“Is this for a grade?” and Other Acts of Academic Transgression
The disassociation regarding “why we grade assessments” vs. “should we have assessments” remains a strong thread in the education world today. In our school, this reflection has manifested in our professional learning conversations and is tearing the very fabric of how we do things. And I love it!
From Jo Boaler’s Mathematical Mindsets to Starr Sackstein’s Hacking Assessment, the idea that we put a stamp of approval/mastery on a child’s learning challenges the very essence of school. However, many would argue that a healthy amount of grades for families to review can develop a deeper conversation about current successes and/or future plans for academic development with each of your students.
This year I invite you to analyze the way you assess your students. I ask you to take the why and how of your assessments as a front seat passenger in this journey. Sackstein’s account of “going gradeless” in her classroom is enlightening and encouraging. While my instituation is not ready to go gradeless, there are paradigm shifts that do apply to this year’s academic introspective. Some things to think about:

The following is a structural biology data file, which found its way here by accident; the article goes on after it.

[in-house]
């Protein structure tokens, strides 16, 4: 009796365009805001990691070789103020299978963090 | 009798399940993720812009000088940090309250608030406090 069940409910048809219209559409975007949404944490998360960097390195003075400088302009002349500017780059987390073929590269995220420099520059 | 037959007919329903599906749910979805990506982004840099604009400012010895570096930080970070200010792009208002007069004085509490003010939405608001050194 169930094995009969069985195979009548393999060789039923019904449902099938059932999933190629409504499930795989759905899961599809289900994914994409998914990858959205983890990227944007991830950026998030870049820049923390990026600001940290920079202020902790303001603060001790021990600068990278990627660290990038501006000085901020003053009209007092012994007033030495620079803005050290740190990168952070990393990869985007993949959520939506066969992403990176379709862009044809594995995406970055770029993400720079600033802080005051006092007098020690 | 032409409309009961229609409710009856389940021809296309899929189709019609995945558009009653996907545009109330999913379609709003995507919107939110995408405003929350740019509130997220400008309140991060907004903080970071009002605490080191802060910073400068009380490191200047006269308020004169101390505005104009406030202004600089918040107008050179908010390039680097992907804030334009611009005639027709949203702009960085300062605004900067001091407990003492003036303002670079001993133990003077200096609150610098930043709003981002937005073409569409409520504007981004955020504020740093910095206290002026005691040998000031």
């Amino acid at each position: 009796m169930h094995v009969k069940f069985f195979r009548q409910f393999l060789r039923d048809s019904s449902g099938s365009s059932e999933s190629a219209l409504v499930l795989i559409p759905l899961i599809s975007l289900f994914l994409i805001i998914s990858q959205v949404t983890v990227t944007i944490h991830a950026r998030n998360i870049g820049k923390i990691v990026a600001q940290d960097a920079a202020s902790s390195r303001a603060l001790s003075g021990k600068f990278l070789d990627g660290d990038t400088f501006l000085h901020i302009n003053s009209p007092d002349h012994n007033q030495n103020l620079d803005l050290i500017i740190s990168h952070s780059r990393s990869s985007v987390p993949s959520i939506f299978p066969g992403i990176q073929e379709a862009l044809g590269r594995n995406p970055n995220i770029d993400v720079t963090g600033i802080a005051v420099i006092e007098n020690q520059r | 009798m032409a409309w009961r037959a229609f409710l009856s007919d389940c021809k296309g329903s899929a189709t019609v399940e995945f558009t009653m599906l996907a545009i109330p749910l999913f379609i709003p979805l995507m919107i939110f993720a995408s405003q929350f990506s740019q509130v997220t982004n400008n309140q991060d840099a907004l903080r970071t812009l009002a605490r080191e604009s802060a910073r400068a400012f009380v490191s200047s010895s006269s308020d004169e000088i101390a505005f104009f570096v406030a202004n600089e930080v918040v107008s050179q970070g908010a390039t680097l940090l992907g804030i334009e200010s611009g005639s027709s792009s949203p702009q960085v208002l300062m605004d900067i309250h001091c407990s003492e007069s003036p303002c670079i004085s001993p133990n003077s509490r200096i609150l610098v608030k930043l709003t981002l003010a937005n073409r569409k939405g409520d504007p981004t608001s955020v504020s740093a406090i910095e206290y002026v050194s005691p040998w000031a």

- How do you talk about assessments in your classroom? Do you or your students characterize things as “for a grade”?
- Do your students focus on short-term or long-term goals for their learning? How can your formative/summative assessments highlight and reinforce these goals?
I hope to create a community that activity encourages students to focus on how they learn, not what they earn. I’d love to hear your thoughts on this topic and how it impacts your classrooms and your hallways.